The Open: How will Muirfield survive in the Inverdale stocks?

Open Championship host club is still closed to women, and a week after tennis presenter's insult to Marion Bartoli at Wimbledon it comes under the spotlight of the world
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We are living in unusual times. The Open Championship returns to an institution that does not permit women members, and a 77-year-old golfing icon poses naked for a magazine. The latter was unthinkable when Gary Player won his first Open at Muirfield in 1959, the former unthinkable now.

The world continues to recoil at the comments of BBC presenter John Inverdale, who dismissed Wimbledon champion Marion Bartoli on the basis of her looks. It was a monstrously offensive regression that identified him as man deeply out of step with the times, and therefore, you might argue, an ideal candidate for Muirfield membership.

Player's flirtation with nudity, as the oldest of 20 sporting figures posing in the buff for ESPN's annual "body issue", is a marvellous touch of eccentricity which encourages us to look differently on the grey community. There is life after the bus pass, clearly.

In one shot the old boy mimics Atlas, hoisting aloft a giant golf ball. In another he holds that distinctive follow-through as if he were 21 again. At that we can smile.

Muirfield's position is as potentially damaging to golf's reputation as Inverdale's was for his. Golf's ruling body, the Royal and Ancient Golf Club, are sensitive to the delicate position in which they find themselves re Muirfield, a classic course with a long Open history, and talk optimistically about something called "the direction of travel" in society. In other words the R&A are hoping that Muirfield sorts itself out before the Open rotation comes around again. It is hard to see how the award of the oldest major in golf can be bestowed on Muirfield a 17th time should the Honourable Company of Edinburgh Golfers continue in their antique attitudes towards women members.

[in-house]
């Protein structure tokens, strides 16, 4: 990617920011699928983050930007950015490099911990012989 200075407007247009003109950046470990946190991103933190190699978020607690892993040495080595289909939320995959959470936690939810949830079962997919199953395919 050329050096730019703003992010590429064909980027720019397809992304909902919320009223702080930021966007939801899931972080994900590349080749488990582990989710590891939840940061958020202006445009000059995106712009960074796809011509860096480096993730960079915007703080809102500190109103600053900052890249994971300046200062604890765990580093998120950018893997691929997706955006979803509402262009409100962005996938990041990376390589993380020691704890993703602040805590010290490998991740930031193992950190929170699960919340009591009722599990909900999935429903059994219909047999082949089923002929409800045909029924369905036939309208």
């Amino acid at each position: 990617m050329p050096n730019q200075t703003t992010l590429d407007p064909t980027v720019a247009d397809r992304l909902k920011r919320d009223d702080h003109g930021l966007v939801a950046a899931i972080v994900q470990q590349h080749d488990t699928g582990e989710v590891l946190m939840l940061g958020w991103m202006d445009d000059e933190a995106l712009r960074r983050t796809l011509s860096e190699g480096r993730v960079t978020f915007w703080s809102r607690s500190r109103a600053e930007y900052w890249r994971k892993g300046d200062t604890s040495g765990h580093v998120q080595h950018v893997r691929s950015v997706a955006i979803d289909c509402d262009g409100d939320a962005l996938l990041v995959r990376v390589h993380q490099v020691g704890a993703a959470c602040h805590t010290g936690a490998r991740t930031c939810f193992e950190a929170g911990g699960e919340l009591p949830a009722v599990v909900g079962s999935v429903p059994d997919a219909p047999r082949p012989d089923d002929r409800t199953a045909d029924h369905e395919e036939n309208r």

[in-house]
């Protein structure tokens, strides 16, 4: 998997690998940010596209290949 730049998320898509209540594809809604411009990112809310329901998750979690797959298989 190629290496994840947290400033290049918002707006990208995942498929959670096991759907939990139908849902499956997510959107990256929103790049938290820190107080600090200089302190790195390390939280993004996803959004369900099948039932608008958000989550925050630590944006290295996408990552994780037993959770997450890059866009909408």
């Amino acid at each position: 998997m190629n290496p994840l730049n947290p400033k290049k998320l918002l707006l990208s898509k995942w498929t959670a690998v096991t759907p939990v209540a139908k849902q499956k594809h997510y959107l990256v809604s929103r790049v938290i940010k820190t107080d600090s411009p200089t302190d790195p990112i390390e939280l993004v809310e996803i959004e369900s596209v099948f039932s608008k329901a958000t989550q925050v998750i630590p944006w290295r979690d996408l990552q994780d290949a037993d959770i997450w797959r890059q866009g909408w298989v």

Defending champion Ernie Els has a profound attachment to the old place, as well he might having won his first Open Championship there 11 years ago. Yet even he is incredulous at the female bar.

"It's going to be an issue. It's weird, isn't it? We've got presidents, prime ministers, who are women. Should The Open be there? All I can say is it is weird in this day and age but it is what it is. We are sportsmen. If you put a hole down on the M25 we'd go and play. You guys judge. But it is weird."

Muirfield has escaped relatively lightly thus far in a summer of sporting goodies. But the world is on its way and is not for turning. Let's see how honourable those gentlemen feel after a week in the Inverdale stocks. They act within the law but that might not be enough to spare them.

About the course there are only good things to say. Merionesque in its commitment to precision over length, Muirfield presents a more traditional test. This is not a links of blind shots over intrusive dunes but one of long grass and wind. The looped layout, with its outer clockwise flow of the front nine encircling a back nine that runs against the clock, ensures the wind is encountered from every direction. Six new tee boxes have been added to vary the challenge, and new bunkers introduced to snare the overambitious or wayward. Four par-fours under 400 yards offer genuine risk and reward if conditions are fair. If not, this place is as hostile as a course can be. Witness how Colin Montgomerie followed 64 in 2002 with an 84 in the tempest 24 hours later.